Photos by Reese Lukei
By Mary Reid Barrow
Leaves of three, let it be, that is, only if you are human!
If you ever thought poison ivy was good for nothing, think again.
Just like most native plants, it serves its purpose very well. And raptor expert, Reese Lukei, has a vine on a tree in his Little Neck yard that proves the point. He took the wonderful photo above of a pileated woodpecker with a little white poison ivy berry in its mouth.
“It is a delicacy for the birds,” Reese said, “just not for my skin!”
The majority of humans are allergic to poison ivy, but animals are not. Many species of birds, too numerous to relate, dine on the berries. And mammals like bears, deer, and rabbits eat the berries, stems, and leaves.
Like other berried plants and trees, poison ivy provides food in the fall and winter after insects and plant seeds are long gone.
Even the little yellow-rumped warbler that was once called myrtle warbler because of its love of wax myrtle berries, feasts on poison ivy berries.
So does the yellow-bellied sapsucker, well known for its penchant for sap and famous for the sap wells it bores into trees for dining.
There are several sub-species of poison ivy and according to the Digital Atlas of Virginia Flora, ours is eastern poison ivy, Var. Radicans. It is the poison ivy you are apt to find in the Atlantic and Gulf states.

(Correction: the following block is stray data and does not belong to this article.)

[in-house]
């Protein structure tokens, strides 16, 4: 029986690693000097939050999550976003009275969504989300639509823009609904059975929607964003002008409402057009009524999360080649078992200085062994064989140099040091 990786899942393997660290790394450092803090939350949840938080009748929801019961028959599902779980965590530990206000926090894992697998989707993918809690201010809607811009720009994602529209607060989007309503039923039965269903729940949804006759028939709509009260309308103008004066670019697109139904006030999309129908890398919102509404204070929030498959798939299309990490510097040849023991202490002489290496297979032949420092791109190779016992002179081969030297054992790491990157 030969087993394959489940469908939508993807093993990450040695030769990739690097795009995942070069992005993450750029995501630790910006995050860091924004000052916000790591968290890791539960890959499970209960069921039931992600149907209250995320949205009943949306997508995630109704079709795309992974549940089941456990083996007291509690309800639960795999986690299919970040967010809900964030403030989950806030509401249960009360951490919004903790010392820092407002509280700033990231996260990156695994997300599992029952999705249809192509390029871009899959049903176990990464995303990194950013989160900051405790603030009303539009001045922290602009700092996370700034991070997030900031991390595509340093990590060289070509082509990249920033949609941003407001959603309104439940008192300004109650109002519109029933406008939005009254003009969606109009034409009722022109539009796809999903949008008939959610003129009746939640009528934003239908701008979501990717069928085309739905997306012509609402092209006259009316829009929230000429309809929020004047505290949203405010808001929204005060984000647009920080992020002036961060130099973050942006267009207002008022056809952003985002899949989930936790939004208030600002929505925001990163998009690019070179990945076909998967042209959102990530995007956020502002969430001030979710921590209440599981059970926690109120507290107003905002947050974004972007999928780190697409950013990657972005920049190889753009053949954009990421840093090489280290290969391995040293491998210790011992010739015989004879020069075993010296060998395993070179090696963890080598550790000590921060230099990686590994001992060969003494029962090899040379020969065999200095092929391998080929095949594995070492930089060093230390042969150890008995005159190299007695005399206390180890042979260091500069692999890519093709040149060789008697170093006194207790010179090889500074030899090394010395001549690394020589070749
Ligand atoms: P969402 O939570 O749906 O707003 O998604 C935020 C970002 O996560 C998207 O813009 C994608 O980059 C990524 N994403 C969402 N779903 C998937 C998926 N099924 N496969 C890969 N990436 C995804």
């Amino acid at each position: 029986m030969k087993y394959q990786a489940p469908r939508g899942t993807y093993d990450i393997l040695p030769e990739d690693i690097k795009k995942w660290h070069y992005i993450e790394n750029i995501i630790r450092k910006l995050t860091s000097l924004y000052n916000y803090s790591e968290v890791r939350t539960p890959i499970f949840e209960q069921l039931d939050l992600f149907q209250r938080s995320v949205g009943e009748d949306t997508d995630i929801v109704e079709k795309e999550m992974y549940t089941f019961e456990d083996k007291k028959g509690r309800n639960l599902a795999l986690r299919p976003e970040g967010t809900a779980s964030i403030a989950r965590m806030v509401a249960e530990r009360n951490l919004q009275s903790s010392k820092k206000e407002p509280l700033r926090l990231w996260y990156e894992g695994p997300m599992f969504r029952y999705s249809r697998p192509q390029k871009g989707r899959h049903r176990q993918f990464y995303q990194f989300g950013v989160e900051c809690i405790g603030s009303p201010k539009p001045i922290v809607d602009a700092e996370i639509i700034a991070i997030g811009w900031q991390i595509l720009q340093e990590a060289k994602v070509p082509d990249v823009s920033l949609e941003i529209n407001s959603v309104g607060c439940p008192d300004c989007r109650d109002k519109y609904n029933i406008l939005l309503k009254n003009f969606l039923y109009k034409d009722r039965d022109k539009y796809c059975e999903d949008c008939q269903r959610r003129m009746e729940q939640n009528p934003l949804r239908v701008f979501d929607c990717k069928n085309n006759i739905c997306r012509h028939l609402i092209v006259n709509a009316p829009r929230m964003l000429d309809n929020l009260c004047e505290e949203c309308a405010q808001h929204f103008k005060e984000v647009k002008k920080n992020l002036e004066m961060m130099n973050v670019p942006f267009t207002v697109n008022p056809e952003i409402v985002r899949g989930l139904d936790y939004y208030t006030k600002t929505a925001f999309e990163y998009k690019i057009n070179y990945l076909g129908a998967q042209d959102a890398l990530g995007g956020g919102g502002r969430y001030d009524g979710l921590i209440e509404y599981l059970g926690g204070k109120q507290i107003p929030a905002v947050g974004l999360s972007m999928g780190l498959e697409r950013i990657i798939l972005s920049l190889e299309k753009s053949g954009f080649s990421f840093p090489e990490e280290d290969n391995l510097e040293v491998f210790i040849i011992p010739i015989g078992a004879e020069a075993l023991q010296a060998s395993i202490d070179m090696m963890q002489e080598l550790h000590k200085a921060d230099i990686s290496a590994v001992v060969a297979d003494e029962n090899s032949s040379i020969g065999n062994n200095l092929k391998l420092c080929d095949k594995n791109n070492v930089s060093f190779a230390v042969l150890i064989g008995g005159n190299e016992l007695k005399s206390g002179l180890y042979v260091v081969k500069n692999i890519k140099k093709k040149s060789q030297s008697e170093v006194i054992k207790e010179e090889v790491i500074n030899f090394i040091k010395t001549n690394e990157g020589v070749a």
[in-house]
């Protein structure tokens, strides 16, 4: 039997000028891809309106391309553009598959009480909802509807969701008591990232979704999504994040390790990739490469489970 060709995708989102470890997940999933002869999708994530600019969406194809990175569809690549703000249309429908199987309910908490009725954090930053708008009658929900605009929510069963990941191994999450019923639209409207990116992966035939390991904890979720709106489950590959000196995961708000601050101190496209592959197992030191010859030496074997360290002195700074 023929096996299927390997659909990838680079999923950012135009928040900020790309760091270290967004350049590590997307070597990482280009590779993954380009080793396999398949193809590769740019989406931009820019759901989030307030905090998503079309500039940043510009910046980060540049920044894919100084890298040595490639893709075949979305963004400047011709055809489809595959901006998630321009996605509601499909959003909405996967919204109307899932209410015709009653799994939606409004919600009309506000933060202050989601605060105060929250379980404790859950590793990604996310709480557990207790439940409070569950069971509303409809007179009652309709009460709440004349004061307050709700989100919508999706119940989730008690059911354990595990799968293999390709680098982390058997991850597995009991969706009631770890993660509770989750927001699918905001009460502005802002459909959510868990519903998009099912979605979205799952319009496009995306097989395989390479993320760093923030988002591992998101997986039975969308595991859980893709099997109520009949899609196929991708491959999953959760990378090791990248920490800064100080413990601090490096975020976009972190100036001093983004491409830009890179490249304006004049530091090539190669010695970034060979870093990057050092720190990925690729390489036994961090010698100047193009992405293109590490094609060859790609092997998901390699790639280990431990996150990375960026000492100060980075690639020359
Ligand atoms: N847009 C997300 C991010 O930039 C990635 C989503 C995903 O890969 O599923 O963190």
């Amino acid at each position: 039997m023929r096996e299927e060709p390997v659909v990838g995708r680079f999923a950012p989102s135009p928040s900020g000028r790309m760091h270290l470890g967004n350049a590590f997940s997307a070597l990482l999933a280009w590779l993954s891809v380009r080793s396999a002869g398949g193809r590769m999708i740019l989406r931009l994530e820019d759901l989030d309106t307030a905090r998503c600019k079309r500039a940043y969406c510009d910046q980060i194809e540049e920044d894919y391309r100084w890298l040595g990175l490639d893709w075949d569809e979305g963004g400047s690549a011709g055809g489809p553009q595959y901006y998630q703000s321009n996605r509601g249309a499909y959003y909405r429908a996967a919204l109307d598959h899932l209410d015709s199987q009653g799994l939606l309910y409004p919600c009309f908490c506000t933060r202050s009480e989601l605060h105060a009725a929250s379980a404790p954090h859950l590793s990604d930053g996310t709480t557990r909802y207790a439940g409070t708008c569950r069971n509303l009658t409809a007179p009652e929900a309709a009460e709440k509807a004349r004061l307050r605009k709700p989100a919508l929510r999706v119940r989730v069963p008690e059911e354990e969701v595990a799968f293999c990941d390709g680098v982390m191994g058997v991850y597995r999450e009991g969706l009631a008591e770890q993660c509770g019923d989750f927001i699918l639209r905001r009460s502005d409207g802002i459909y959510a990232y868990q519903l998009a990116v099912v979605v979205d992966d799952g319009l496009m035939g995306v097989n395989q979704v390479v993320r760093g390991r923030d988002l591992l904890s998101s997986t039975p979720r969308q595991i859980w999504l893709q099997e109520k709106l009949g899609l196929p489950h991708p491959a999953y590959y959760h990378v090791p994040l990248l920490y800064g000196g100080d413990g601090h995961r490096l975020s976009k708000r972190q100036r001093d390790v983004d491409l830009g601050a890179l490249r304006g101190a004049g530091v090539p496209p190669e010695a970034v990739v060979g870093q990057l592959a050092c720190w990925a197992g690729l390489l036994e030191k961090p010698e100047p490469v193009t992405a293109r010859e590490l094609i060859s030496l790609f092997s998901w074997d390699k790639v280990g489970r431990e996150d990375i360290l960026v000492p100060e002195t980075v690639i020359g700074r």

Though an older poison ivy plant grows into a vine, often with a thick stem that can climb to the top of a tree, you may often see little poison ivy plants growing along trail edges or in your yard. Animals and birds excrete the seeds and then you have a new little poison ivy plant in the offing.
That happens in his yard, Reese said.
“When you fertilize your grass, the poison ivy benefits as well, he added. “You just have to keep your eye out for it and wear gloves when you pull it out.”
LRNow would love to hear your nature news. Whether it’s about unusual plants or critters you see on your walks or find on the beach or tales of good folks who care for the environment, let email@example.com know.